5 Warning Signs You Might Be in Financial Trouble

5 Warning Signs You Might Be in Financial Trouble
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    You know the signs. Your creditors have been calling.

    You’ve consolidated your debt but still have trouble making payments.


You’re using one credit card to pay off another credit card debt. You can’t afford to make minimum payments. All of these problems stem from one key issue: you’re in debt over your head.

If you’ve managed to keep your creditors at bay and scrape by with your monthly payments, however, it can be easy to justify your debt. Instead of waiting for the numbers in your bank account to go negative, watch out for these warning signs that indicate impending financial crisis.

You Have No Idea How Much is In the Bank

The moment you realize you don’t know how much money you have in the bank is the moment to stop spending. If you use your debit card freely and thoughtlessly, you’re probably spending money on unnecessary purchases that will make it more difficult to pay your monthly bills. If paying overdraft fees is not uncommon for you, you need to take a step back and re-evaluate your spending.

You should be checking your bank account at least once a week. If you don’t track every purchase you make, make it a habit to sit down on the weekends and go over the books. Where can you cut back? Where is your money going? Make sure you have a working knowledge of your current finances, especially when you’re making large purchases.

You Use Credit Cards for the Basics

If you find yourself whipping out your credit card to pay for basics like groceries or gas, stop and ask yourself why that is. Are you worried that you might not have enough in your account? Are you trying to keep enough in your savings to pay the mortgage at the end of the month? Did you already spend your gas or grocery money on other purchases?

Make a habit of using your debit card more frequently than you use credit. This will force to you to keep excess spending at a minimum so that you can swipe your debit card or pay cash in the grocery line.

You’re “Used” to Being In Debt

If the words “I’m already in debt, so what’s another $50?” have left your lips, take them back. Put down whatever item of clothing, sports equipment, or electronic device you’re holding and walk away. “Being used” to being in debt is never a good thing, and the further you fall, the harder it will be to dig yourself out again.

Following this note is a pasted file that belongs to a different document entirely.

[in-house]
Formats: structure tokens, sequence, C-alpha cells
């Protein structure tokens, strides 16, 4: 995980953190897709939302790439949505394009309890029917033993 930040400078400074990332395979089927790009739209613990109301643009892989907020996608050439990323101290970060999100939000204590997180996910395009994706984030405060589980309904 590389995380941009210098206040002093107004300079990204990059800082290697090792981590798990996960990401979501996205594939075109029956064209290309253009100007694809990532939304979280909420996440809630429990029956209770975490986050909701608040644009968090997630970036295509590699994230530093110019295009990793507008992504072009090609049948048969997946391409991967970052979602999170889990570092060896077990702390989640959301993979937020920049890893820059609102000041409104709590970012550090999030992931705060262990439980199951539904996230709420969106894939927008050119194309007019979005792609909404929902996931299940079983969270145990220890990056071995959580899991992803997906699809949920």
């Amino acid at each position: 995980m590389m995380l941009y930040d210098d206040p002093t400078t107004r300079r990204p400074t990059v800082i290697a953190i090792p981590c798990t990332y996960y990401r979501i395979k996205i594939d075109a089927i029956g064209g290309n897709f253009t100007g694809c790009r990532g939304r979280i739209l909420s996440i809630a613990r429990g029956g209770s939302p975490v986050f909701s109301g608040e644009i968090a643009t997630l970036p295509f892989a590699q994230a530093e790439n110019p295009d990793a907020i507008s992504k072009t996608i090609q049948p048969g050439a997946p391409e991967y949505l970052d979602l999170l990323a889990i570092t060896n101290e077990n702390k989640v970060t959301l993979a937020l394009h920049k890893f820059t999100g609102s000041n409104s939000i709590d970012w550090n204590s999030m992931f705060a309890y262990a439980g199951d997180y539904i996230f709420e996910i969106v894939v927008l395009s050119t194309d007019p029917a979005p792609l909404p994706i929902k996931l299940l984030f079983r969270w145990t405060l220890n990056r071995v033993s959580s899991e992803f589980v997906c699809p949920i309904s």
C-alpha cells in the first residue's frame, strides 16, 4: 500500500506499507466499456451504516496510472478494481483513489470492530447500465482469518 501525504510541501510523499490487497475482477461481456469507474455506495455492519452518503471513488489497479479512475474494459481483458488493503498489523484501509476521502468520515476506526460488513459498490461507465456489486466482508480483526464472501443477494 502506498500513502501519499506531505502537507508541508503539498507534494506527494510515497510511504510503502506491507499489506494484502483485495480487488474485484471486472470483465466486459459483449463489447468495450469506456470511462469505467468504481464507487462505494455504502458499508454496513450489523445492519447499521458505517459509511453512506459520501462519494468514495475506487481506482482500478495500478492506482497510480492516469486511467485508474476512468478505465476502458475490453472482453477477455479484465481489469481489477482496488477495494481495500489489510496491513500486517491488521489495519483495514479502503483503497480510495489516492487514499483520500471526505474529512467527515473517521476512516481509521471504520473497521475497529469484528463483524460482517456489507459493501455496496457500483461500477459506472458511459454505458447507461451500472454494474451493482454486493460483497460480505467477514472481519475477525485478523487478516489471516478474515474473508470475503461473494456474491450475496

If you find yourself regarding  debt as normal or part of everyday life, it’s time to change your mindset. The only way to get out of debt is to realize that you’re in financial trouble—once you recognize that you need help, you’ll be able to start taking the proper steps to get your finances in order.

You Avoid Your Bills

When the mail comes, do you find yourself adding unopened bills to an ever-growing pile on your kitchen counter? If you’re avoiding your bills (or the paperless messages in your inbox), it’s time to ask yourself why. Laziness is one thing, but being afraid of the numbers in your  statements is quite another.

Sit down, open up the bills you’ve been avoiding, and seek outside help if you can’t afford to pay them all on time. It’s not too late—get financial advising or debt help. A professional financial advisor will be able to help you see where you can cut back, how to consolidate your finances, and set up an official financial plan.

You’re Waiting for the “Windfall”

If you find yourself waiting for that big promotion, the next bonus, or your tax reimbursment, don’t hold your breath. The time to fix your financial problems is now, not whenever the financial windfall decides to sweep in and fix them for you. Chances are, you’ll be waiting for a long time. The longer you wait to get out of debt and organize your finances, the bigger risk you run of them growing too big for you to handle.

Don’t wait for the creditors to come knocking. Take the time now to sit down and put your finances in order. Get professional help if you need it, and don’t be afraid to make lifestyle changes or temporary sacrifices if it means freeing yourself from financial stress.


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